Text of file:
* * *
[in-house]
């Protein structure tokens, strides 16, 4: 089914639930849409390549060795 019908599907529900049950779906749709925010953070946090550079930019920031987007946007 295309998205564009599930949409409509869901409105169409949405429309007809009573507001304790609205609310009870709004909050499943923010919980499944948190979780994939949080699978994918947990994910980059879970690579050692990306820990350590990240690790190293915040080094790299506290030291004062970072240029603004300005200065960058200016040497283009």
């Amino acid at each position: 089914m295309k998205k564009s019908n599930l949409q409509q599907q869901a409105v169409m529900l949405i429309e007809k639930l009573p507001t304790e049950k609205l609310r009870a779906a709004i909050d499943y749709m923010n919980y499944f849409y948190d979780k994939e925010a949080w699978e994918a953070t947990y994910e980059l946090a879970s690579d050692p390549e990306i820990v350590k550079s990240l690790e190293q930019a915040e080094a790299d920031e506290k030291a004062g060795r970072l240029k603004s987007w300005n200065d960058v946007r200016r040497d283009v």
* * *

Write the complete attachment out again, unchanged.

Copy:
[in-house]
């Protein structure tokens, strides 16, 4: 089914639930849409390549060795 019908599907529900049950779906749709925010953070946090550079930019920031987007946007 295309998205564009599930949409409509869901409105169409949405429309007809009573507001304790609205609310009870709004909050499943923010919980499944948190979780994939949080699978994918947990994910980059879970690579050692990306820990350590990240690790190293915040080094790299506290030291004062970072240029603004300005200065960058200016040497283009």
């Amino acid at each position: 089914m295309k998205k564009s019908n599930l949409q409509q599907q869901a409105v169409m529900l949405i429309e007809k639930l009573p507001t304790e049950k609205l609310r009870a779906a709004i909050d499943y749709m923010n919980y499944f849409y948190d979780k994939e925010a949080w699978e994918a953070t947990y994910e980059l946090a879970s690579d050692p390549e990306i820990v350590k550079s990240l690790e190293q930019a915040e080094a790299d920031e506290k030291a004062g060795r970072l240029k603004s987007w300005n200065d960058v946007r200016r040497d283009v």